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Master of the Housebook

Painter, Illuminator (male), Draughtsman, Commercial artist (male), Engraver, Copperplate engraver and Etcher

ca. 1445
after 1505

3 Works by Master of the Housebook

2 Works based on Master of the Housebook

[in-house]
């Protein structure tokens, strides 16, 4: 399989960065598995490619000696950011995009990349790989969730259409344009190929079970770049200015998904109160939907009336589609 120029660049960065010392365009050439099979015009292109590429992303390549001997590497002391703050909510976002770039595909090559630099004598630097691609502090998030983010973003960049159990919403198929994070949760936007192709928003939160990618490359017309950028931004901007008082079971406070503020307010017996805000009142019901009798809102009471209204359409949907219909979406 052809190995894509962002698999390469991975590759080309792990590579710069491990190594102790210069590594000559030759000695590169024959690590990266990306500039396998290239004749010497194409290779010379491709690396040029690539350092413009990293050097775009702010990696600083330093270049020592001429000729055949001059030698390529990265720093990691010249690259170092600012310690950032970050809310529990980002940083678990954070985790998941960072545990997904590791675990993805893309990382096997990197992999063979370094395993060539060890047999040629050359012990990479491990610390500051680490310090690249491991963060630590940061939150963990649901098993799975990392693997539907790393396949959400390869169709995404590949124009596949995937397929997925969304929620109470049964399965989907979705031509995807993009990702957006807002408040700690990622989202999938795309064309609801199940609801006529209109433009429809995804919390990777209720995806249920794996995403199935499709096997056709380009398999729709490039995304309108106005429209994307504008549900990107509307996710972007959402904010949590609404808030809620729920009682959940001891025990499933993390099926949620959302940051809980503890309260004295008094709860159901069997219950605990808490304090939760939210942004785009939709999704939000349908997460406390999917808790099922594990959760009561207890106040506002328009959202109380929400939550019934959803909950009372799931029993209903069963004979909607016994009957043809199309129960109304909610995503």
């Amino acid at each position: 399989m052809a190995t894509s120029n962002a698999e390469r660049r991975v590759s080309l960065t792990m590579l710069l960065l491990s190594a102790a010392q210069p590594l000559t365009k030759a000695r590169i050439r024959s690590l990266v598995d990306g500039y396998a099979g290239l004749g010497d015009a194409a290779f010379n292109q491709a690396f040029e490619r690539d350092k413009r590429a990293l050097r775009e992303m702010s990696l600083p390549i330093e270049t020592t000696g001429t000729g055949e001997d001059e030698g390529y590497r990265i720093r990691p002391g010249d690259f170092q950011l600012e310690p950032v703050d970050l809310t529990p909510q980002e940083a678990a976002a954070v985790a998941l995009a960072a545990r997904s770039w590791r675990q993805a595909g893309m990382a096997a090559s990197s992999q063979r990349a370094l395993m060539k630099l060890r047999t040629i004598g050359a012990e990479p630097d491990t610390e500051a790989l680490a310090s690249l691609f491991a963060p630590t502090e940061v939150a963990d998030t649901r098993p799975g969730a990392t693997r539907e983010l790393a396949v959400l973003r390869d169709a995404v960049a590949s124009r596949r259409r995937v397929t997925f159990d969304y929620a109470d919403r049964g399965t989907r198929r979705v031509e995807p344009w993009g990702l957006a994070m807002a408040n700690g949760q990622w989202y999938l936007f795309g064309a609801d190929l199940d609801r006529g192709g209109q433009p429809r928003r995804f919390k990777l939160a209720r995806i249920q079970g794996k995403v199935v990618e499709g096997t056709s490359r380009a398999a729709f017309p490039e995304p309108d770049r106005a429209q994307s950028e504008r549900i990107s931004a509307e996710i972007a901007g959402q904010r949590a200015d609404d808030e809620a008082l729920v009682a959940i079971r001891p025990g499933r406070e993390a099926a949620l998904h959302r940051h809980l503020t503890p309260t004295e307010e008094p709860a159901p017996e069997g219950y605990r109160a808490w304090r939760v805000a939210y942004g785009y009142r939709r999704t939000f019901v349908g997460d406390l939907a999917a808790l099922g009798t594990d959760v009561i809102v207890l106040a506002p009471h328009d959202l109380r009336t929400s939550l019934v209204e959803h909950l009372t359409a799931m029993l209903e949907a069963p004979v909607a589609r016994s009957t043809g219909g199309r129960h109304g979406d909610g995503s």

This artist is named after the illustrations in the so-called 'Medieval Housebook' (Fürstlich Waldburg-Wolfeggische Sammlung, Wolfegg Castle), a collection of various practical texts including recipes and treatises on warfare and metallurgy. But the true core of his oeuvre is made up of eighty-nine drypoint engravings, most of them preserved only as a single exemplar, the majority of which are in Amsterdam's Rijksprentenkabinet. The artist is therefore also known as the Master of the Amsterdam Cabinet, a name that was used in earlier scholarship and is in fact more appropriate, though since the beginning of the twentieth century far less common in German studies. Of the forty pen drawings in the 'Housebook', only the seven depictions of the planets - possibly even only three of these - can be attributed to the engraver. According to a chronology established by Gurt Glaser in 1910, the prints, all unsigned, are generally dated to the period between roughly 1470 and 1490, though aside from stylistic features there are few clues to support such a conclusion. The extremely animated depictions, mostly devoted to secular subjects, and their extremely subtle execution make for a homogeneous grouping. Although the function of the engravings is disputed, whether as atelier patterns or independent collectors' pieces, there has accordingly never been serious doubt about their belonging together. Yet to this day there is at times heated controversy about other possible works by the same master. Attributions to the engraver became a veritable flood especially in the first half of the twentieth century, crediting him with additional pen drawings, woodcuts, miniatures, stained glass paintings or their designs, even sculptures and especially a number of paintings. However, only a very few of these suggestions could be maintained, among them a small number of drawings and a series of panel paintings that are essentially grouped around the Frankfurt 'Resurrection' and its matching retable fragments as well as a portrait of a young couple in Gotha, which are generally considered major works by the master or by an artist from his circle. The paintings in question are generally dated to the period between roughly 1480 and 1505-1510. The identity of the engraver or the artist or artists from his circle has continued to be unclear; the suggestion most often discussed, that he could be identified with the Utrecht artist Erhard Reuwich, active in Mainz, has to be seen as ultimately unconvincing. Yet it can be assumed with certainty that the artist or artists worked in the area of the Middle Rhine. Certain works can be associated with the Heidelberg court, with Mainz, or with Speyer. His engravings in particular show the anonymous artist to have been the most important late Gothic artist from this region.